Three-factor test. American Bemberg Corp., 10 TC 361 38 AFTR 758, 177 F2d 200, 49-2 USTC 9460 American Bemberg Corp.aff'd , is a particularly helpful case because it involves a very substantial repair expense deduction. American Bemberg manufactured rayon in a plant in Tennessee. The plant turned out to be situated on a geological fault that caused cave-ins of portions of the plant. To rectify this situation, the taxpayer incurred over $900,000 of expense in 1941 and 1942 to fill in underground cavities with grout and cement. The Service disallowed the taxpayer's deduction, claiming the expense was incurred for permanent improvements or to restore property for which an allowance had been made.

The Tax Court found it appropriate to consider three factors in determining whether the costs were deductible or capital in nature-the purpose of the work done, the physical nature of the work, and the effect of the work for which the expenditures were made.

  1. The purpose of the work. The court noted that the expenditures were intended to avert a plant-wide disaster, and to avoid forced abandonment of the plant. The purpose was not to improve, better, extend, or increase the original plant, or to prolong its original useful life. Its continued operation was endangered; the purpose of the expenditures was to enable the taxpayer to continue the plant in operation not on any new or better scale, but on the same scale and, so far as possible, as efficiently as it had operated before. The purpose was not to rebuild or replace the plant in whole or in part, but to keep the same plant as it was and where it was.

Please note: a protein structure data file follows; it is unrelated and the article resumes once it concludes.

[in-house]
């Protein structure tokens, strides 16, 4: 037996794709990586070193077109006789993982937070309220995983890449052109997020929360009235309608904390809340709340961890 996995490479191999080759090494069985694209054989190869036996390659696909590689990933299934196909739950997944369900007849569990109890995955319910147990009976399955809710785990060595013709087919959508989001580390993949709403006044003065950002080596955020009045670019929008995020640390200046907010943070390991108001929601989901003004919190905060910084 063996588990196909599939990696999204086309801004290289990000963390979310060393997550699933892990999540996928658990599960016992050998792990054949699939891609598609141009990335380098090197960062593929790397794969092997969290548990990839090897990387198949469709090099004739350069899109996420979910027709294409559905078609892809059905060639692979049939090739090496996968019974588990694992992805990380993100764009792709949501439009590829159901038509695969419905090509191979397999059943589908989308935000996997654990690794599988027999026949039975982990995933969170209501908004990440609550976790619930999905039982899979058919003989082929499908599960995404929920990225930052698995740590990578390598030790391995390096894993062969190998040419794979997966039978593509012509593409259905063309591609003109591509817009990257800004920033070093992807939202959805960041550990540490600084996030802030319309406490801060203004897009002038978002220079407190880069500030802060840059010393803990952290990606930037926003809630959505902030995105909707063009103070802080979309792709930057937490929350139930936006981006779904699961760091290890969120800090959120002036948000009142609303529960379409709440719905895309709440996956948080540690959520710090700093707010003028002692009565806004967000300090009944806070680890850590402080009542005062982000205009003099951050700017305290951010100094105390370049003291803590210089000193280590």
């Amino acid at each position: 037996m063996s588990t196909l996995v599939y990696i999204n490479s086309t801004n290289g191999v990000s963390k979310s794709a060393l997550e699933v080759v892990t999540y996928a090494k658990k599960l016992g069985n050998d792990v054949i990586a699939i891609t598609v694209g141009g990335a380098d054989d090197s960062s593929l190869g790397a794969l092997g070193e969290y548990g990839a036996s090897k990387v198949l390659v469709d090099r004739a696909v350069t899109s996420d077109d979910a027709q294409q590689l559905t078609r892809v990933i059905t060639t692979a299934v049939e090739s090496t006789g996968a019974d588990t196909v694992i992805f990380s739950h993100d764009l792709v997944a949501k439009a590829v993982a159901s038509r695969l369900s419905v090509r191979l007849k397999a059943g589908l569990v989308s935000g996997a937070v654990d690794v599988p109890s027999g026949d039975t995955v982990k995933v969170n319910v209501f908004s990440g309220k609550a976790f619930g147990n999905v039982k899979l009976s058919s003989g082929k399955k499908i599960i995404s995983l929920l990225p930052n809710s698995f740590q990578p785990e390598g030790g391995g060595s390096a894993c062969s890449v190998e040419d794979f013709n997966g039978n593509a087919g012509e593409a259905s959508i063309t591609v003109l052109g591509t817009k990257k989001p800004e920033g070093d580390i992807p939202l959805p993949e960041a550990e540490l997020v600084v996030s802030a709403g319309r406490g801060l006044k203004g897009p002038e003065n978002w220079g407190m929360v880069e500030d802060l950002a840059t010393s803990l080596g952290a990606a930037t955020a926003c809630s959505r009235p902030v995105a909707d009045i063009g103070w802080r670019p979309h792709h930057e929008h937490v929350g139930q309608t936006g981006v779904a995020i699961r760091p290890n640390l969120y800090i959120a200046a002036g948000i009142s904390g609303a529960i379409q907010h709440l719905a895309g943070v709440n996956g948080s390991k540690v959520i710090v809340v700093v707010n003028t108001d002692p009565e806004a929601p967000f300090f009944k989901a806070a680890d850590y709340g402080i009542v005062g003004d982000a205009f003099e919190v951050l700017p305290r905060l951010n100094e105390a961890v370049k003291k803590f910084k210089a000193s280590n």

2. The physical nature of the work. The court concluded that the drilling and grouting was not a work of construction, or the creating of anything new.
  3. The effect of the work. The accomplishment of what was done forestalled imminent disaster and gave the taxpayer some assurance that major cave-ins would not occur in the future. On this basis, the court concluded that the expenditures fell into the "expense" class.